"You will be required to disclose a Category B position where the provision and/or contingent liability (asset) in the financial statements for the current year:

    • is raised in the current reporting period
    • was raised in a prior reporting period and has not been disclosed previously (because you were not required to lodge an RTP schedule)
    • was raised in prior reporting periods, the amount of the provision/contingent liability has increased in your or a related party's financial statements, and that increase has not been disclosed previously because it either increased in the current year or in a year you did not have to lodge an RTP schedule.

    You only have to disclose a Category B RTP if it is material.

    You are not required to disclose a Category B position where the same provision and/or contingent liability (asset) has been disclosed in a prior year RTP schedule and the amount has not increased since that disclosure." [Emphasis added]

    Thus, CA ANZ observes for a private company that has never filed an RTP there appears to be the need to identify any material RTP Category B positions being carried forward into the first RTP filing season, even though they may not relate to any 2020 tax filing position.

    • Category C disclosures

    The RTP Schedule asks the following Category C questions:

    Q4. Did you recognise (in the current or last four years) any internally generated intangible assets or revalue an intangible asset(s) for the purposes of your thin capitalisation calculations using an arrangement or variation of an arrangement described in Taxpayer Alert TA 2016/1?

    Q10. Have you excluded from your thin capitalisation calculations of debt capital (in the current or four prior years) any value of a 'debt interest' that has been treated wholly or partly as equity under accounting standards? Refer to Taxpayer Alert TA 2016/9 for further guidance.

    Q12. In the current or four prior years, were you party to an arrangement that fragments an integrated trading business where, as a result of the arrangement, trading income has been re-characterised into more favourably taxed passive income? Refer to Taxpayer Alert TA 2017/1 for further guidance.

    Q21. Are you aware of any unamended mistakes or omissions in any single tax return lodged by you within four years of the lodgment date of this RTP schedule where if all mistakes or omissions in that return are amended, it would give rise to either:

    • more than $1.5 million in tax being payable (or would have been payable had it not been offset, for example by losses from prior years)
    • more than $5 million in losses (including capital losses)

    For the purposes of this calculation, only count mistakes and omissions that you have not previously notified to the ATO.

    Q22. If you have restructured out of any arrangements in the current or previous income year to which the Hybrid Mismatch rules applied or would have applied had the arrangement remained in place, disclose the subcategory that describes your current position:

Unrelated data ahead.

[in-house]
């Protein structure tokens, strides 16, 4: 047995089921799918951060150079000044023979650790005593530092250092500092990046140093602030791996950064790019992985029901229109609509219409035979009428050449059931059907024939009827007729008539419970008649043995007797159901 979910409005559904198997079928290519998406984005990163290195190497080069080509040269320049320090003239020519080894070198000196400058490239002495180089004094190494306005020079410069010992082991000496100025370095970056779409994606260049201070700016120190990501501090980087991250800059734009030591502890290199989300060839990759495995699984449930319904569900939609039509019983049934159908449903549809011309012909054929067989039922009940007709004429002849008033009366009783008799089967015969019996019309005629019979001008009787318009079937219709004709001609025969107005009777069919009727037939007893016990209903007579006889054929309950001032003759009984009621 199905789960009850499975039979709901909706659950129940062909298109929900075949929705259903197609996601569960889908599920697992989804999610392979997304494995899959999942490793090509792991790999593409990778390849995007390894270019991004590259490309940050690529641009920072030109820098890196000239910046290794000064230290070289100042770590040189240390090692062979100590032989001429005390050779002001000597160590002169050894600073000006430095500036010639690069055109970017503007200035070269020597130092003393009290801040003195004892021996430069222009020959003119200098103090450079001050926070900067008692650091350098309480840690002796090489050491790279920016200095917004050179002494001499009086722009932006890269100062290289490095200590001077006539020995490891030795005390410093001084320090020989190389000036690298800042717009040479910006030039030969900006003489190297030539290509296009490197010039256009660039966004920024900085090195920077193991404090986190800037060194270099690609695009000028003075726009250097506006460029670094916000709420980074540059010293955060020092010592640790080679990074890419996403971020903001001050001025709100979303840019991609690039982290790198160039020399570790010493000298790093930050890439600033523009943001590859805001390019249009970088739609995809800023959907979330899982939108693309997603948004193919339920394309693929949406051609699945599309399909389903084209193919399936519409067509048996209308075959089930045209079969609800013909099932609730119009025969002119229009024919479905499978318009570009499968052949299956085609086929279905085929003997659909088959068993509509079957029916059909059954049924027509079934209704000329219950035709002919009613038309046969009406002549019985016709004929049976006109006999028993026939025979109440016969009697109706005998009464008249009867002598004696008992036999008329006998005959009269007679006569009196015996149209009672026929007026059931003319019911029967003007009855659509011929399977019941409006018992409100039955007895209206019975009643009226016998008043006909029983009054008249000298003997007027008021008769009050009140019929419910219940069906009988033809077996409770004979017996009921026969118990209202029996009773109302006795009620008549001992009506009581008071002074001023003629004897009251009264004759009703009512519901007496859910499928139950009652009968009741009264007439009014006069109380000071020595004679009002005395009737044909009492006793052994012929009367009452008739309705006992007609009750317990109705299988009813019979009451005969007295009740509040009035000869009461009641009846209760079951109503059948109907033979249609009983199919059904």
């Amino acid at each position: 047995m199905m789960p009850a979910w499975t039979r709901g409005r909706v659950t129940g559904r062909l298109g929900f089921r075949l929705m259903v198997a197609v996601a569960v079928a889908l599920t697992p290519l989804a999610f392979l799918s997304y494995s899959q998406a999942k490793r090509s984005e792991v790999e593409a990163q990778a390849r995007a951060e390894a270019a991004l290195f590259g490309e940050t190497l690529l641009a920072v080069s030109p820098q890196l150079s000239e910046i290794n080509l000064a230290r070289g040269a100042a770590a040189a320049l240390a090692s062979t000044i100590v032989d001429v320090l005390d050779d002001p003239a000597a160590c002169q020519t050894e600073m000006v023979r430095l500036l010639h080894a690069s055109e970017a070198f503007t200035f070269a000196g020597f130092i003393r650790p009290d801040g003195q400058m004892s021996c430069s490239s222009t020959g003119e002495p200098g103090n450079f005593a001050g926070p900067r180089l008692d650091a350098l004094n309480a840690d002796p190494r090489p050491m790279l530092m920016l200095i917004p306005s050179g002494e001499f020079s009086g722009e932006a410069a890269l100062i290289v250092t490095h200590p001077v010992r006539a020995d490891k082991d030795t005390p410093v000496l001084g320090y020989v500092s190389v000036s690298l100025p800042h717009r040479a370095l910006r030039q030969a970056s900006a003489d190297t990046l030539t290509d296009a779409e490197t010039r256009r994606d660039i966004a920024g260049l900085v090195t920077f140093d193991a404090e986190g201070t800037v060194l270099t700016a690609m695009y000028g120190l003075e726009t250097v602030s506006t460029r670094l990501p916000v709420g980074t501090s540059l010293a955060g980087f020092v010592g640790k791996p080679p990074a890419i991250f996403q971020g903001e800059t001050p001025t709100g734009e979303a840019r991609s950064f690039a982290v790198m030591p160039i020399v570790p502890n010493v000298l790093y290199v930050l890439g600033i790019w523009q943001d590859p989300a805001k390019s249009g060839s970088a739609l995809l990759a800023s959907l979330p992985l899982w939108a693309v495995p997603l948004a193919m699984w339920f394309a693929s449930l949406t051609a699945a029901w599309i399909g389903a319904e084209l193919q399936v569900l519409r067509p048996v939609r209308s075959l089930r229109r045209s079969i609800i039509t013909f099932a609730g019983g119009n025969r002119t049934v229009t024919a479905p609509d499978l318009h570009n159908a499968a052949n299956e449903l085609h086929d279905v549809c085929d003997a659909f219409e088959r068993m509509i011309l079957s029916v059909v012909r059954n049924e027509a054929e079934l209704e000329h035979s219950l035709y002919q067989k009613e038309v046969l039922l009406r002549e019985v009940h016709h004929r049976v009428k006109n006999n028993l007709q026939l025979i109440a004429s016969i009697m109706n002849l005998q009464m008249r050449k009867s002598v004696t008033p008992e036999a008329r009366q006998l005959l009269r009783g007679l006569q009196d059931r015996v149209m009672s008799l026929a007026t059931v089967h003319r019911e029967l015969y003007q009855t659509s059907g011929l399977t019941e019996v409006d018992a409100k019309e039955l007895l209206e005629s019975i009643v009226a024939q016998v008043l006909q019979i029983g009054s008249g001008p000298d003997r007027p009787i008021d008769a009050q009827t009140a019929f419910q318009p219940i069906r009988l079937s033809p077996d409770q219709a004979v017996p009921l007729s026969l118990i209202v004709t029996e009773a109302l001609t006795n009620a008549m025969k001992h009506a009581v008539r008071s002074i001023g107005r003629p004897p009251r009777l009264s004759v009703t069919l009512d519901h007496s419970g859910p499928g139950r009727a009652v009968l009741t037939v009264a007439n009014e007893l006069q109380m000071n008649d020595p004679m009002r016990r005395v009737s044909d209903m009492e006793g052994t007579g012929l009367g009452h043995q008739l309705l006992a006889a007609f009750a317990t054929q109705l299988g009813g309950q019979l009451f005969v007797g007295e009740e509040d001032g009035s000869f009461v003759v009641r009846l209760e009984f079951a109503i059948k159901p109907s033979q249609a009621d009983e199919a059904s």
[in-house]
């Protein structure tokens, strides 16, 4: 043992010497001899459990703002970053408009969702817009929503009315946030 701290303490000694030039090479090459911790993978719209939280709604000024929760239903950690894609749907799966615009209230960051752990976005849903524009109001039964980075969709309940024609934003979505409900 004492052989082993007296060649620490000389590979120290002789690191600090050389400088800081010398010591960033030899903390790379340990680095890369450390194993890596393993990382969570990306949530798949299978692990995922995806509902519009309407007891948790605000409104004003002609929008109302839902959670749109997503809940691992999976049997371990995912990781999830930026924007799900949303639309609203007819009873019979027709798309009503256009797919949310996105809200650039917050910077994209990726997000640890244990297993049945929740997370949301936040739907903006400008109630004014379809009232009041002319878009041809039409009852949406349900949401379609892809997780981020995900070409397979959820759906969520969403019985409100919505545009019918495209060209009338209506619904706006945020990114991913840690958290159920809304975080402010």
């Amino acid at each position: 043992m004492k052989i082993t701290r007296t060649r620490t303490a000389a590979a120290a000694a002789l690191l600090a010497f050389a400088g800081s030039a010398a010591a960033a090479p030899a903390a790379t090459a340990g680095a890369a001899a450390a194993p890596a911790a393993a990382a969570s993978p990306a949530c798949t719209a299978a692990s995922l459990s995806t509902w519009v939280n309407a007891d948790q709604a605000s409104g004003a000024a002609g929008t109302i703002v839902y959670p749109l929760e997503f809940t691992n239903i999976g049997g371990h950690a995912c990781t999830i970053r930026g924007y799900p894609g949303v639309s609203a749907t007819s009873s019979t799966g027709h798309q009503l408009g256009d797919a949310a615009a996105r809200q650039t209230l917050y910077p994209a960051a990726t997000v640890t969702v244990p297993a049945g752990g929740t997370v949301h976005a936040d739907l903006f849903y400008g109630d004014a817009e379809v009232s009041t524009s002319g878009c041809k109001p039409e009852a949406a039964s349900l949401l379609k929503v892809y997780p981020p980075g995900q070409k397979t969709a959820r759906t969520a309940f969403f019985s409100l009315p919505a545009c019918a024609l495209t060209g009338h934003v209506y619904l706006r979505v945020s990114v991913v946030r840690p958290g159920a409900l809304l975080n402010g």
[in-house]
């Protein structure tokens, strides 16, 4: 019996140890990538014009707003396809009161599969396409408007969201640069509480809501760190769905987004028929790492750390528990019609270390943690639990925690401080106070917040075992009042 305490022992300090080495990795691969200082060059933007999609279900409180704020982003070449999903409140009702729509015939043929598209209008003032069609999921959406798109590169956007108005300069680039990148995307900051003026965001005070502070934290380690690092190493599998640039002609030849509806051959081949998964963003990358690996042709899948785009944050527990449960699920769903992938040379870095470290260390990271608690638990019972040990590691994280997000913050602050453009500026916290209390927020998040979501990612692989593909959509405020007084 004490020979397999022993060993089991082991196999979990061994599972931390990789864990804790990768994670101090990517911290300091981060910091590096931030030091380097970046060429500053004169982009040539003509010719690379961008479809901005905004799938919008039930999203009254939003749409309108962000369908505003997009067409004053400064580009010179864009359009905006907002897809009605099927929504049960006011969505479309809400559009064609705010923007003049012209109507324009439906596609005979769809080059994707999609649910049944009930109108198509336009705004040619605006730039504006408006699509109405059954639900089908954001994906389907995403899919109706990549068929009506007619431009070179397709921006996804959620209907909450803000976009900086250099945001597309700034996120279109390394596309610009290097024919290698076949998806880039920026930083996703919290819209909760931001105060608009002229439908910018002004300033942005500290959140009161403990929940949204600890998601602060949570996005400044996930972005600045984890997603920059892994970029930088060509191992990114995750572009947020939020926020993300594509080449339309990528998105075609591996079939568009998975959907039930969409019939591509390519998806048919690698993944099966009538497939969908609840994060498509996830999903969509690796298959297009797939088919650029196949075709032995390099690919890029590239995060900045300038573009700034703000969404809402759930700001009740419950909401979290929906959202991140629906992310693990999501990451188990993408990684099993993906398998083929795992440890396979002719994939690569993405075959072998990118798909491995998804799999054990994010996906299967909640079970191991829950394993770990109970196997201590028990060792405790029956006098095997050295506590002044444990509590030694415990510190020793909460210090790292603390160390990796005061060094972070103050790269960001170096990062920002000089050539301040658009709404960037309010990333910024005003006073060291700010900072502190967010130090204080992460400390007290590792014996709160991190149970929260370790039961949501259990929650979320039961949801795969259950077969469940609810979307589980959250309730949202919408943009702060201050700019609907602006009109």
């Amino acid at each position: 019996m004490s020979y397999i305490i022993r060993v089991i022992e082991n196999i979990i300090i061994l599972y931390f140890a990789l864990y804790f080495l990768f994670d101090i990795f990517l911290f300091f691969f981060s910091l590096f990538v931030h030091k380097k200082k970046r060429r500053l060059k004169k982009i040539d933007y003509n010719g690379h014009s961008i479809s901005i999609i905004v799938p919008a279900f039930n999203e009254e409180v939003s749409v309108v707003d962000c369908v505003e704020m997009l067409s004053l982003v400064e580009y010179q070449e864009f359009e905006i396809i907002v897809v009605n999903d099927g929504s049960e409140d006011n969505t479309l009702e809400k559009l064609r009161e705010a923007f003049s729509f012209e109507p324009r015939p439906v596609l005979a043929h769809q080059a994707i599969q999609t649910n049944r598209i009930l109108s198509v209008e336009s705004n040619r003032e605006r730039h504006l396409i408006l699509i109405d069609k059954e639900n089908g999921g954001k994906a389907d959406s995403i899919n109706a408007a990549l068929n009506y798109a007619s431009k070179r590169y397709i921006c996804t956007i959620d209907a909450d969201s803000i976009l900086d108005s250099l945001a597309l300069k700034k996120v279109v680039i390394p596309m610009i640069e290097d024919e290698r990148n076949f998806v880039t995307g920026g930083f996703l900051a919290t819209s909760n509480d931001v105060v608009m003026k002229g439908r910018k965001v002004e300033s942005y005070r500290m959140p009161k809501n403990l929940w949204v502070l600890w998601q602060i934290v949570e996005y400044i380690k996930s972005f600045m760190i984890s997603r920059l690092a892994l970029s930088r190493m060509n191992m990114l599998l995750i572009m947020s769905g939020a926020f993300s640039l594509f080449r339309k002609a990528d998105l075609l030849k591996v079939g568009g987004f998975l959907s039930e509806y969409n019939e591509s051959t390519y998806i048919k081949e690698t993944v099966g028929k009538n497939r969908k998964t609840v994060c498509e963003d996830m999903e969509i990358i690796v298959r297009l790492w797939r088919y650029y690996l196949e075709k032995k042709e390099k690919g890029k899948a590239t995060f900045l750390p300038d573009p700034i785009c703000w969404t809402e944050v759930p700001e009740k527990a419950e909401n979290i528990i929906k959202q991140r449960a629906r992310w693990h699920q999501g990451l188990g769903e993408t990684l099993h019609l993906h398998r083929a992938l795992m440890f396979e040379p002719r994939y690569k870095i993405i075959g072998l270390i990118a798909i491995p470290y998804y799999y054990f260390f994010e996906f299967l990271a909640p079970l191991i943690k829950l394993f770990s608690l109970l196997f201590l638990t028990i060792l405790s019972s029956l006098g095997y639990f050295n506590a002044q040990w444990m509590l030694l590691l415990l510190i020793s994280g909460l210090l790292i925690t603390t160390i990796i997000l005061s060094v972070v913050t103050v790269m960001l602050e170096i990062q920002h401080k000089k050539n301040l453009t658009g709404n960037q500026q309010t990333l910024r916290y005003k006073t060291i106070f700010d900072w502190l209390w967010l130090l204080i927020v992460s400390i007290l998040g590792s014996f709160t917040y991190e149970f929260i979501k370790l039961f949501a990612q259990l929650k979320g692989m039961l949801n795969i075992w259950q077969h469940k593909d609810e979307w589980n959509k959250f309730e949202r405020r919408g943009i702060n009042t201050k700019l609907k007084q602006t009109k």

• Subcategory 1: All of your restructured arrangements qualify as low risk under Draft Practical Compliance Guideline PCG 2018/7
    • Subcategory 2: One or more of your restructured arrangements does not qualify as low risk under Draft Practical Compliance Guideline PCG 2018/7

    Note: In considering whether the Hybrid Mismatch Rules would apply you must disregard dual inclusion income.

    CA ANZ again observes for a private company that has never filed an RTP there also appears to be the need to identify several prior year Category C positions (note that only Q21 has a materiality gauge, and this is lower than Category A or B materiality levels), even though these positions may not relate to any 2020 tax filing positions.

    CA ANZ's observations are as follows:

    • There are some notable exceptions to the proposition contained in the CP at paragraph 13 (i.e. the ATO will generally only ask RTP questions about current and future year arrangements);
    • The RTP instructions require consideration of past filing positions going back several years even though they may not relate to any continuing 2020 filing position;
    • Large private companies will not have pre-prepared tax return workpapers in the past that can immediately satisfy the retrospective elements of the RTP Schedule;
    • Whilst the RTP Schedule itself only asks for summarised disclosures, the actual transitional tax compliance work to identify and confirm that even no disclosures are required is not insignificant based on experiences to date for other taxpayers required to complete RTP Schedules;

    On top of this, of course, is the need to undertake a stock take of all 2020 filing positions, numerous cross­referenced Tax Alerts, PCGs, etc and consider if any category A, B or C disclosures are required.

    Some further nuances for large private companies being asked to fill out their first RTP Schedule are as follows:

    • Various RTP disclosures effectively ask for separate risk rating processes to be undertaken (or at the very least, they be considered);
    • Taxpayers need to assess if they have any Reasonably Arguable Positions (RAP) that are only 'about as likely to be correct as incorrect' because these will be RTP Category A disclosures, even though they are still RAP positions;
    • The 2019 RTP Instructions about "When a transfer pricing position is a reportable tax position" has proven to be challenging for public and foreign owned groups and this will now be the case for private groups as well;
    • Consider, for example, the proposition in the 2019 RTP Instructions that:

      "The benchmarks used in preparing your section 284-255 compliant documentation need to be appropriate to your circumstances. Your documentation must include assurance, from an appropriately experienced professional, that the position taken is reasonably arguable."